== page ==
Four months before he shot himself in the heart. Specifically, in June 1903, after months of concentrated work, Weininger finish his human chemistry upgrade book Sex and Character: A Fundamental Investigation , an attempt "to place sex relations in a new and decisive light"—namely, it seems, and expansion of Goethe’s human chemical theory applied to feminism and sexual relation issues. The book did not created the expected “stir”, although at one point it was attacked by German neurologist and Goethe-Schopenhauer-Nietzsche scholar Paul Mobius who accused him of plagiarism. Deeply disappointed, and seemingly depressed, Weininger left for Italy. Back in Vienna he spent his last five days with his parents. On October 3, he took a room in the house in Schwarzspanierstraße 15 where Ludwig van Beethoven died. He told the landlady that he was not to be disturbed before morning since he planned to work and then to go to bed late. This night he wrote two letters, one addressed to his father, the other one to his brother Richard, telling them that he was going to shoot himself. On October 4, Weininger was found mortally wounded, having shot himself through the heart. He died in Wiener Allgemeines Krankenhaus at half past ten that morning. Weininger was buried in the Matzleinsdorf Protestant Cemetery in Vienna. The epitaph by his father translates:
“This stone closes the resting place of a youth whose spirit never found rest on earth. And when he had made known the revelations of his spirit and of his soul, he could no longer bear to be among the living. He sought out the death precinct of one of the greatest in Vienna's Schwarzspanier house, and there destroyed his bodily existence.”
|In 1906, Austrian physicist Ludwig Boltzmann, central founder of statistical mechanics, at the age of 62, hung himself, while on vacation with his wife and daughter, after decades of attack on his theory of the statistical behavior of molecules; a theory vindicated to the greatest extent years after his death.|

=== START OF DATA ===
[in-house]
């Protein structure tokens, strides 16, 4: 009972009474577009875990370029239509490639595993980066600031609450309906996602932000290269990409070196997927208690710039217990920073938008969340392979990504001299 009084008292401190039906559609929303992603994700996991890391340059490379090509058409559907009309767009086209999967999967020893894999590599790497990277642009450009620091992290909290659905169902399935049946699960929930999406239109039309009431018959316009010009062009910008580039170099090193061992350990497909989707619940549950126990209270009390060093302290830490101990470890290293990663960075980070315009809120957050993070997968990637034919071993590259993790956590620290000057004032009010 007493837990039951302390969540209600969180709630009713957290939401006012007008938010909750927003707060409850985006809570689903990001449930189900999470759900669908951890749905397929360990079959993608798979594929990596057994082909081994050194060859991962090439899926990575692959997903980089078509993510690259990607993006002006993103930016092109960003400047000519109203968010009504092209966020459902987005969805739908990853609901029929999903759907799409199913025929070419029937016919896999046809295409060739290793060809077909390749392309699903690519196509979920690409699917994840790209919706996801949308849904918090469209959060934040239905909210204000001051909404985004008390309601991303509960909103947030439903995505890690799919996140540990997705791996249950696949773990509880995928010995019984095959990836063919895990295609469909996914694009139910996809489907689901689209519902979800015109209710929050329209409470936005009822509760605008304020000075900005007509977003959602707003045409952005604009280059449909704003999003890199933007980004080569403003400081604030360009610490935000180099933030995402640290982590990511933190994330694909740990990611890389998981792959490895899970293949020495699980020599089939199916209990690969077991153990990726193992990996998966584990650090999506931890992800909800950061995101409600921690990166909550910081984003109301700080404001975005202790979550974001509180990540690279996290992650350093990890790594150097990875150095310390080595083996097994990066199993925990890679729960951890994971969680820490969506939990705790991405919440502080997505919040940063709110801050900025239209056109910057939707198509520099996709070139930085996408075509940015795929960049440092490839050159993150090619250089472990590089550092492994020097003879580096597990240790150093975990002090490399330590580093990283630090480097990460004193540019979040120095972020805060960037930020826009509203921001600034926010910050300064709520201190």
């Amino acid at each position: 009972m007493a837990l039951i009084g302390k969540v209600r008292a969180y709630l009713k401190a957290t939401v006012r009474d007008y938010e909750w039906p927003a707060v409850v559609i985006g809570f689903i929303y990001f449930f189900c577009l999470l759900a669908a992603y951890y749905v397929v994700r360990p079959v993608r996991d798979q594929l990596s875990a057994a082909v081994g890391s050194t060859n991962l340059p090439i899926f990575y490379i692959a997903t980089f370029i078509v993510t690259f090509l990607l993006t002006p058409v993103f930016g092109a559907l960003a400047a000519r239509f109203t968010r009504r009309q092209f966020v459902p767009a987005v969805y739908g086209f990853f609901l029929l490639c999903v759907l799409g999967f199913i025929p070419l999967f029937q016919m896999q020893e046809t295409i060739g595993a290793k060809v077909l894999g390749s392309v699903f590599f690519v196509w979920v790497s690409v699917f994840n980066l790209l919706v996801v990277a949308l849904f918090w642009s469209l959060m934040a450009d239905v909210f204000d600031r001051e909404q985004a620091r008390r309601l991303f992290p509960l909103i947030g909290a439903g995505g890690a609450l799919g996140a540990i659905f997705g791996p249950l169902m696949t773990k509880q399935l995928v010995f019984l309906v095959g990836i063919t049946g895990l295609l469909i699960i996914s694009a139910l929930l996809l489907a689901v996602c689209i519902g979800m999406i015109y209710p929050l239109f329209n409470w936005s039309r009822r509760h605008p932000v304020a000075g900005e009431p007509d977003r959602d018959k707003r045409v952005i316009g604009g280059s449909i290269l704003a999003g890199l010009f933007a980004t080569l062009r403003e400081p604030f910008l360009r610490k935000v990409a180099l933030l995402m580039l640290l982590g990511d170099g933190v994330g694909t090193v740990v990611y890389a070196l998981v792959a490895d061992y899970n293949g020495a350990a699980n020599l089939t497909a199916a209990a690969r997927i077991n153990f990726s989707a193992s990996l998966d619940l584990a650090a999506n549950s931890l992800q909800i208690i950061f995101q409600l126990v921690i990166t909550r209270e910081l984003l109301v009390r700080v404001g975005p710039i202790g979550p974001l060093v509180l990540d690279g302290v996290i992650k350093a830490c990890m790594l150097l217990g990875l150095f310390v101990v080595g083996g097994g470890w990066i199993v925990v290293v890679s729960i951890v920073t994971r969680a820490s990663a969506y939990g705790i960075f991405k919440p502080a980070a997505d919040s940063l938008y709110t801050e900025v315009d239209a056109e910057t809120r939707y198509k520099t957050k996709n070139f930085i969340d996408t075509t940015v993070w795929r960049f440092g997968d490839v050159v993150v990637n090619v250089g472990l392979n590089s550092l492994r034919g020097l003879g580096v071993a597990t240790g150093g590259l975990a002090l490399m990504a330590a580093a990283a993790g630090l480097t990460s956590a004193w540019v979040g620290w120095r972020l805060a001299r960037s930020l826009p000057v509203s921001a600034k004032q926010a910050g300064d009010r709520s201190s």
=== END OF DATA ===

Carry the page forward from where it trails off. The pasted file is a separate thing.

In 1898, the resolve of Austrian physicist Ludwig Boltzmann, one the founders of statistical thermodynamics, in his work, was beginning to weaken, following prolonged onslaught from Ernst Mach and others from the energetics school who denied the existence of atoms, the linchpin of Boltzmann's gas theory; the following statement, according to Jing Chen (Ѻ), among others, made that year is said to be parlay into his eventual end: 
“I am conscious of being only one individual struggling weakly against the current of time. But it still remains in my power to make a contribution in such a way that, when the theory of gases is again revived, not too much will have to be rediscovered.”
In 1905, Boltzmann took a trip from Vienna to California to lecture on thermodynamics during the summer session at the University of California, Berkeley (the same school where Gilbert Lewis would later commit suicide). By this time in his life he was plagued by a variety of illnesses: deteriorating eyesight, asthma attacks, angina, and migraines. Worse, he suffered from deep depressions that periodically carried him off into his own private hell, and had led to a suicide attempt a few years earlier.  Not long before the California trip, Boltzmann’s wife, Henriette, had lamented to their daughter: “Father gets worse every day. I have lost my confidence in the future”.
The central difficulty facing Boltzmann was his strong belief in the reality of atoms and the opposition to this belief professed by his closest friends and many of his scientific peers. Yet, in spite of universal acceptance of his statistical thermodynamics theories of gas interactions, during his travel to Berkeley he was at the height of his fame. Students flocked to his lectures, and colleagues throughout the world sought his counsel. His identification of entropy with probability was recognized as a masterpiece of theoretical physics. On his sixtieth birthday, during the previous year, a collection of his papers had been published in his honor, with contributions from 117 scientists and he had received countless medals and honorary doctorates. But he was not a happy man. 
In September of 1906, a year after his California trip, on vacation hear the Italian seaside town of Trieste with his wife and daughter, his migraines and depressions overcame him. While the women were off swimming, Boltzmann tied a short cord to the crossbar of a window in his rented apartment, put a noose around his neck, and hanged himself. His daughter, Elsa, returned to find him dead.